The counter-tradition and symbolic inversion
in ‘Insubordinate Irish’
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This chapter describes what may be termed a ‘counter-tradition’ to that which proposes an anti-Traveller discourse in Irish tradition. This counter-tradition manifests itself in a story entitled Ortha an Ghreama (‘The Stitch Charm’), in which Jesus and Mary act as shamans or healers, ‘outsiders’ who morally arbitrate on the actions of the settled community. In Ortha an Ghreama, Travellers in the guise of holy people rebel against their marginalisation from the dominant discourse through their role in a countercultural healing process that incorporates both the physical and psychic healing of society as a whole. Folktales such as Ortha an Ghreama form a discourse in which Travellers are seen to subvert their assignation of ‘outcast’ or ‘negative Other’ as incorporated in ‘anti-Traveller’ folktales. The Traveller as depicted in Ortha an Ghreama is a figure indicative of an attitude of creative disrespect, engaged in a re-ordering of long-established discourses and imaginaries.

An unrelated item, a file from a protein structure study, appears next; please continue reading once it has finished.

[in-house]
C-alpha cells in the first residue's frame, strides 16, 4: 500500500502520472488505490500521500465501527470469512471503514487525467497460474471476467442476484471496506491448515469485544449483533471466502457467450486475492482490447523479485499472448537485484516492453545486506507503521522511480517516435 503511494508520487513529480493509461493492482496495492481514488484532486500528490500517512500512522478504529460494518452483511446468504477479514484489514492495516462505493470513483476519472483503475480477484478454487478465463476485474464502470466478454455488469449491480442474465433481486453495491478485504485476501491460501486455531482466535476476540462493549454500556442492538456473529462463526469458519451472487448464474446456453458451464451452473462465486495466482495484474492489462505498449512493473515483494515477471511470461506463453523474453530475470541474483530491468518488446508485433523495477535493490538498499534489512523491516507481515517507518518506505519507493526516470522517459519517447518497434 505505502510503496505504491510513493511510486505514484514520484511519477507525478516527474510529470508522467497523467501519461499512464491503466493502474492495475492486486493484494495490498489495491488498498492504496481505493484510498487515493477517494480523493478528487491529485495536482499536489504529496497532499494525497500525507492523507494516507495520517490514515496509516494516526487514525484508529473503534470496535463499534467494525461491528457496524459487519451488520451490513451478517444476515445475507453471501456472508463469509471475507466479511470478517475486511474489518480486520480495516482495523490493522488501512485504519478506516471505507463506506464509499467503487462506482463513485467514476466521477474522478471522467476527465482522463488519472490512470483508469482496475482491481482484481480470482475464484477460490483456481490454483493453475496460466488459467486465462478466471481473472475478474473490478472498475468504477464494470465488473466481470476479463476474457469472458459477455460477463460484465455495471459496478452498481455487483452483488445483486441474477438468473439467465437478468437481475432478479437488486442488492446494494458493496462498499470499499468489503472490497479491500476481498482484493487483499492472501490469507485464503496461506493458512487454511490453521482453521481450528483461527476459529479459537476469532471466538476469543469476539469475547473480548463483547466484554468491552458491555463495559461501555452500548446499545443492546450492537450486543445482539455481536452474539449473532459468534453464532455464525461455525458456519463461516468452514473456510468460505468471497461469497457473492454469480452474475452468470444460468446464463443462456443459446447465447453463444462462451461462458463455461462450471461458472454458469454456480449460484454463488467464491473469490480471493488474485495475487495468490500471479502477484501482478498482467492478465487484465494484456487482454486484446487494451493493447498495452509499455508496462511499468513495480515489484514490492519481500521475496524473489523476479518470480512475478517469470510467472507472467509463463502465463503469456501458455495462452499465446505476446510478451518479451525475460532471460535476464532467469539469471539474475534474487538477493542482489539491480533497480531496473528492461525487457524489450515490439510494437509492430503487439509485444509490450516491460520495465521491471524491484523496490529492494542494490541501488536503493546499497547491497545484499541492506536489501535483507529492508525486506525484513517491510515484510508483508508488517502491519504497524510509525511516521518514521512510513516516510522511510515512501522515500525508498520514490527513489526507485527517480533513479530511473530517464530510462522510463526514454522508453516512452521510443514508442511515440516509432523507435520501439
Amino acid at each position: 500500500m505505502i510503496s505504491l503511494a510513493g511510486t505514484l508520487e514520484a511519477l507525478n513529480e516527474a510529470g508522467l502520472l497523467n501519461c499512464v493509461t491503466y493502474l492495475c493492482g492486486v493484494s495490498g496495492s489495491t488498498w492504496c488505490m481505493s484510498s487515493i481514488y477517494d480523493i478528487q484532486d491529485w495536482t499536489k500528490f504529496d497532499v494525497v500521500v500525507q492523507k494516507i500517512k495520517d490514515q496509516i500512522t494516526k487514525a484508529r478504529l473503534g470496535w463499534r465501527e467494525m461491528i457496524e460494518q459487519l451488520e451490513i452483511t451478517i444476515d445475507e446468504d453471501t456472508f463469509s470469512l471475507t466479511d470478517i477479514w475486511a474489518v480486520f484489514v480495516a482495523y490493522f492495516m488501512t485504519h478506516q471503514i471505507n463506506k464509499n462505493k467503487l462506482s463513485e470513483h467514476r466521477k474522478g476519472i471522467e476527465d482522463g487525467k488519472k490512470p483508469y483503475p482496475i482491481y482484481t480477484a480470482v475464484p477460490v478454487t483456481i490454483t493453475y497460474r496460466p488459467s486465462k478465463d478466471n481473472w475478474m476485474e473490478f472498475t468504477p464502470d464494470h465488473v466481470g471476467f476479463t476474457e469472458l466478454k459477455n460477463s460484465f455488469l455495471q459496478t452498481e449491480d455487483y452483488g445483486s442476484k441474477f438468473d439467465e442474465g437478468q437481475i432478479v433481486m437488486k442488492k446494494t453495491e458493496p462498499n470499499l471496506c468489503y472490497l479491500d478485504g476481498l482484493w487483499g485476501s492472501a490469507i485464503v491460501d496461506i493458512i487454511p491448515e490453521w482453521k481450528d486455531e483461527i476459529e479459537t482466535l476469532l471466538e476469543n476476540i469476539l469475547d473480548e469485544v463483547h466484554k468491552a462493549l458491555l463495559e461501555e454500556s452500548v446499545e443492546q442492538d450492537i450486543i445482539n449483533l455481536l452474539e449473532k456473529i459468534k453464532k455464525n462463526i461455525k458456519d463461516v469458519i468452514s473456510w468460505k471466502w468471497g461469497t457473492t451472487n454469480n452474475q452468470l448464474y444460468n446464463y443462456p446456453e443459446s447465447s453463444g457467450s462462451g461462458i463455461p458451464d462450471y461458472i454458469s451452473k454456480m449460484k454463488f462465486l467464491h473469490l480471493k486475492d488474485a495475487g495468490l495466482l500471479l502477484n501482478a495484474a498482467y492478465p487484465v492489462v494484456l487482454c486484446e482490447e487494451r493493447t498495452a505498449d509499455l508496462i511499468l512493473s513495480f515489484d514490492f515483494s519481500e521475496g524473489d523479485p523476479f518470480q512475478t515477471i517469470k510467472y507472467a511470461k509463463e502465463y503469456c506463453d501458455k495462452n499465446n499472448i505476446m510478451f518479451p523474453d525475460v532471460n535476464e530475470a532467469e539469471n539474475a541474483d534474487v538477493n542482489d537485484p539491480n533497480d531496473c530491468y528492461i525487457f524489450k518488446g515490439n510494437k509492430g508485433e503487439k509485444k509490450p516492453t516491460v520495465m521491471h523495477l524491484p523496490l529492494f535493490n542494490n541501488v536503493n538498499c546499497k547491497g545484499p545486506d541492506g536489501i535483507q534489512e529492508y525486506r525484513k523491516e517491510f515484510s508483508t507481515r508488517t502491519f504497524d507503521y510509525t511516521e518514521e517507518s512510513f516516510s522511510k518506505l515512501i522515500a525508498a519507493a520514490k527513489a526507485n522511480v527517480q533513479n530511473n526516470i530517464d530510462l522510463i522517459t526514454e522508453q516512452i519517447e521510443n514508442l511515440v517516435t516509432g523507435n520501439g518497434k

‘Insubordinate Irish’

Travellers in the text


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